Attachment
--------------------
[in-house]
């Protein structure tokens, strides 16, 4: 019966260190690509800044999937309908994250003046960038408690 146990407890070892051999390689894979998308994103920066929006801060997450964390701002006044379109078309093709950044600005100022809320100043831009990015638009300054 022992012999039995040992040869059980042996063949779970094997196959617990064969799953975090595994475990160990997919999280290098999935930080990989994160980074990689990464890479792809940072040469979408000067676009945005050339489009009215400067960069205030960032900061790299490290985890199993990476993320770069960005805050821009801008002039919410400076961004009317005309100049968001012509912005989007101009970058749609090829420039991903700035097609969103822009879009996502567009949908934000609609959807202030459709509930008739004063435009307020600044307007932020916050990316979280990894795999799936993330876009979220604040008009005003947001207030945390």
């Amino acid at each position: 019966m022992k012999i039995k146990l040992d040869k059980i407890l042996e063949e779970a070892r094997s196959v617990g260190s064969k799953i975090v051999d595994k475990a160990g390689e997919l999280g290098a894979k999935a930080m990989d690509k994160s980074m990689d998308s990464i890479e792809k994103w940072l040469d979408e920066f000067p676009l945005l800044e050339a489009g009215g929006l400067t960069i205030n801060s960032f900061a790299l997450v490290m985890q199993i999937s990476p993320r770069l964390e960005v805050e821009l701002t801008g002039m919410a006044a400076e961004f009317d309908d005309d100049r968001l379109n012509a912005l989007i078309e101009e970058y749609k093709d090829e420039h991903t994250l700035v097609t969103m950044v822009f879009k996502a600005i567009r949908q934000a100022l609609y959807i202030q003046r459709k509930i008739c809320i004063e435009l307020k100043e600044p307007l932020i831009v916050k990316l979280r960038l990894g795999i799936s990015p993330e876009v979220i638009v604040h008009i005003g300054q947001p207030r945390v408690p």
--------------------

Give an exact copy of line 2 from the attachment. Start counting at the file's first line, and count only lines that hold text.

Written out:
């Protein structure tokens, strides 16, 4: 019966260190690509800044999937309908994250003046960038408690 146990407890070892051999390689894979998308994103920066929006801060997450964390701002006044379109078309093709950044600005100022809320100043831009990015638009300054 022992012999039995040992040869059980042996063949779970094997196959617990064969799953975090595994475990160990997919999280290098999935930080990989994160980074990689990464890479792809940072040469979408000067676009945005050339489009009215400067960069205030960032900061790299490290985890199993990476993320770069960005805050821009801008002039919410400076961004009317005309100049968001012509912005989007101009970058749609090829420039991903700035097609969103822009879009996502567009949908934000609609959807202030459709509930008739004063435009307020600044307007932020916050990316979280990894795999799936993330876009979220604040008009005003947001207030945390």